Second Life of a Hungarian SharePoint Geek

October 5, 2011

Creating a view that filters list items based on user permissions using CAML

Filed under: Bugs, CAML, SP 2010, Views — Tags: , , , — Peter Holpar @ 23:17

Recently I got a task that was about creating a SharePoint view that displays only list items that the logged-in user has editor permissions for. Sounds a bit tough at first, but if you have ever heard about the PermMask field (not very well documented, but you can read more about that here and here) then it gives you some hope.

So I’ve created a test list (called SecTest) and created two items. One of my test users has admin rights, the second one has editor permission for the first item and read permission for the second one. The list inherits the permissions of the parent site, the permission inheritance is broken for the second item.

First I’ve tried to use SharePoint designer to customize the existing All Items view of the list.

Added the PermMask to the FieldRefs:

<FieldRef Name="PermMask" />

And created the filter part for the Query:

<Where>
    <Eq>
        <FieldRef Name=’PermMask’ />
        <Value Type=’Computed’>somevalue</Value>
    </Eq>
</Where>

(I’ve tried different permission mask values, all with the same result.)

Saving the view in SPD resulted the following warning:

image

Pressing the Details I’ve got the following message:

soap:ServerException of type ‘Microsoft.SharePoint.SoapServer.SoapServerException’ was thrown.0x80131904

image

(I’ve tried to use Text instead of Computed as the Type attribute of the Value in the Where section of the CAML expression, but it did not help.)

Checking the view in the browser produced an error as well.

I’ve found the following related error message in the SharePoint log (one for the saving in SPD and another one for opening the view in IE):

System.Data.SqlClient.SqlException: Conversion failed when converting the nvarchar value ‘0xb008431061’ to data type int.     at System.Data.SqlClient.SqlConnection.OnError(SqlException exception, Boolean breakConnection)     at System.Data.SqlClient.TdsParser.ThrowExceptionAndWarning(TdsParserStateObject stateObj)     at System.Data.SqlClient.TdsParser.Run(RunBehavior runBehavior, SqlCommand cmdHandler, SqlDataReader dataStream, BulkCopySimpleResultSet bulkCopyHandler, TdsParserStateObject stateObj)     at System.Data.SqlClient.SqlDataReader.HasMoreRows()     at System.Data.SqlClient.SqlDataReader.ReadInternal(Boolean setTimeout)     at Microsoft.SharePoint.SPSqlClient.ExecuteQueryInternal(Boolean retryfordeadlock)     at Microsoft.SharePoint.SPSqlClient.ExecuteQuery(Boolean retryfordeadl…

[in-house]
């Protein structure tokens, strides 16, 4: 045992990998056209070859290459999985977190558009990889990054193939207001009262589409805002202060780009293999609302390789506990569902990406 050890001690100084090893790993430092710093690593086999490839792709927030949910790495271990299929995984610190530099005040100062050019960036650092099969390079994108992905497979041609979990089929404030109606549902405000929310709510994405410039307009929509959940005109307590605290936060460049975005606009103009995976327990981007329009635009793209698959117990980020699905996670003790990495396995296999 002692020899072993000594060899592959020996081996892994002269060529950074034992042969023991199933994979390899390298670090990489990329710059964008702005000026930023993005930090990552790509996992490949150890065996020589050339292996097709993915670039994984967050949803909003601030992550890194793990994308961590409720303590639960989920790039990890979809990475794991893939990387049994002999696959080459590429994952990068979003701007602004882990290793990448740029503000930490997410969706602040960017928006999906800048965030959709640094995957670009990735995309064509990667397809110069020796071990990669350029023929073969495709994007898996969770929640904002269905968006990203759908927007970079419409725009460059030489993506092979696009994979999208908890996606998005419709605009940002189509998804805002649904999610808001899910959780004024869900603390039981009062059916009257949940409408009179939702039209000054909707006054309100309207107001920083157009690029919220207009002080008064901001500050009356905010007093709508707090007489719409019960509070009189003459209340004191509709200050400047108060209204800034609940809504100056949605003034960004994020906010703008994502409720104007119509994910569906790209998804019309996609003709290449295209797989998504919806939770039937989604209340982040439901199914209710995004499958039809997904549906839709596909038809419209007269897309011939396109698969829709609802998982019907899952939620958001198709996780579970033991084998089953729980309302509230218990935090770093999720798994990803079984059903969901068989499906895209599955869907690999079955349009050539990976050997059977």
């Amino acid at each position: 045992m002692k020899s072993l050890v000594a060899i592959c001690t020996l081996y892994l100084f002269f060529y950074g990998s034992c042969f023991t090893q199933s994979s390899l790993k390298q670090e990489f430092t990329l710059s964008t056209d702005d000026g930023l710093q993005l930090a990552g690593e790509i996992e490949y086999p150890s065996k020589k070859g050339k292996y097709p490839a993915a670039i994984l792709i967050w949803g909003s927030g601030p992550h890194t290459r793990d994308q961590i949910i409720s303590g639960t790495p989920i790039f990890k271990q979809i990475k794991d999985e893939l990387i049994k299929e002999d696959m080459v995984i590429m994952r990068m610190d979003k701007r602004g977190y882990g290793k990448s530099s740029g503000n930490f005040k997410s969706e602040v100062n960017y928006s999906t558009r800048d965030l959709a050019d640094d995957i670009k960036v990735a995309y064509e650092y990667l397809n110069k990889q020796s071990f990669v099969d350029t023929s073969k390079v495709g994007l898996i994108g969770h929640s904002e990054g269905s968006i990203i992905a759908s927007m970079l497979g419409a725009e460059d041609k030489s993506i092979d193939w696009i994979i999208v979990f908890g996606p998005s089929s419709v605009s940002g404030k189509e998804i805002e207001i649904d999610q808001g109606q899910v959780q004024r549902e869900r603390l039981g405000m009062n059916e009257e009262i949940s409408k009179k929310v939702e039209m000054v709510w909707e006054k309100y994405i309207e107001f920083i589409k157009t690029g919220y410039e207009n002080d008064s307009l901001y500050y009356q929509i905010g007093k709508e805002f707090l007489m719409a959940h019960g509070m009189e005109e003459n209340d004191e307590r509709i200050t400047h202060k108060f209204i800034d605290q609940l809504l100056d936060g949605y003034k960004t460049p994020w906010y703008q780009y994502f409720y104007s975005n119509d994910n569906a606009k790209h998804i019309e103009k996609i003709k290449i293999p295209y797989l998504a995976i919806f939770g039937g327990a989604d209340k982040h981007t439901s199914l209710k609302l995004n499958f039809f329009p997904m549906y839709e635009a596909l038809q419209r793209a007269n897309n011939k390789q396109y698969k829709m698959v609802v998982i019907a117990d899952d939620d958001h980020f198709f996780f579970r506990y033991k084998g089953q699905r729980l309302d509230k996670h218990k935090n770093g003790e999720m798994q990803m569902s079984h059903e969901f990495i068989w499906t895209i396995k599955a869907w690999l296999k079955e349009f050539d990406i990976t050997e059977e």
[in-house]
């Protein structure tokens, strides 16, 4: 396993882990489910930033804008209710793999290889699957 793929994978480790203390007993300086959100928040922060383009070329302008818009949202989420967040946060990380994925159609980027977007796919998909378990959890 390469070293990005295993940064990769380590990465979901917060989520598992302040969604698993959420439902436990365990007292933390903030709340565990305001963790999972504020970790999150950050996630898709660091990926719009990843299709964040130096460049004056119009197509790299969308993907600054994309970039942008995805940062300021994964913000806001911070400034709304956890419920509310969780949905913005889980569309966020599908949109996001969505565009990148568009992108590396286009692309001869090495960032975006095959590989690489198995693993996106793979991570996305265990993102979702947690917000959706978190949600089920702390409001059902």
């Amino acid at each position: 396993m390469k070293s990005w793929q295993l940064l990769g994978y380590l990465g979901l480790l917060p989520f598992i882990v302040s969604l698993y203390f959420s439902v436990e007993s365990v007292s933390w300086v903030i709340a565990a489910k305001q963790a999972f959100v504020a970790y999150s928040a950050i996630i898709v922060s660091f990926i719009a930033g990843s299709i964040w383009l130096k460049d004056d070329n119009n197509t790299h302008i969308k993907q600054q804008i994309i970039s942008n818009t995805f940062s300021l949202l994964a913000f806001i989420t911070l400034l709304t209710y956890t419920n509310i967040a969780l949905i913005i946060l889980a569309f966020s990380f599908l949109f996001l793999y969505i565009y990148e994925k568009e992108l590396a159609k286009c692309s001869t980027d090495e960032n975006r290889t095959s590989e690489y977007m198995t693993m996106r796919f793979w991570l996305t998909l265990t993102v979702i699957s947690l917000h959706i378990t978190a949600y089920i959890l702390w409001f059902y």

…ock)    
Unable to execute query: Error 0x80131904    
Unknown SPRequest error occurred. More information: 0x80131904    
<nativehr>0x80131904</nativehr><nativestack></nativestack>    
<nativehr>0x80131904</nativehr><nativestack></nativestack>    

FYI, the hexadecimal value causing the conversion error (see the bolded section above, 0xb008431061 = 756052856929 in decimal) corresponds the permission mask of the Read permission level (see the value of the PermMaskfield in the Roles table of the content database, where in the record where Title is Read, that is SELECT PermMask FROM [YourContentDB].[dbo].[Roles] WHERE Title = ‘Read’)

Next, I’ve tried the same from code using a test console application:

  1. SPList list = web.Lists["SecTest"];
  2. SPQuery query = new SPQuery();
  3. // tried with and without these lines
  4. //query.IncludeAllUserPermissions = true;
  5. //query.IncludePermissions = true;
  6. query.Query = "<Where><Eq><FieldRef Name='PermMask' /><Value Type='Computed'>0xb008431061</Value></Eq></Where>";
  7. query.ViewFields = "<ViewFields><FieldRef Name='PermMask' /></ViewFields>";
  8.  
  9. SPListItemCollection items = list.GetItems(query);
  10.  
  11. // exception is thrown at the next line
  12. foreach (SPItem item in items)
  13. {
  14.     Console.WriteLine(item["PermMask"]);
  15. }

The code produced the same error.

I’ve started SQL Server Profiler to create a trace of the SQL side during the code execution. The trace captured the following errors:

Exception
Error: 245, Severity: 16, State: 1
User Error Message
Conversion failed when converting the nvarchar value ‘0xb008431061’ to data type int.

The source of the error was the following parameterized query: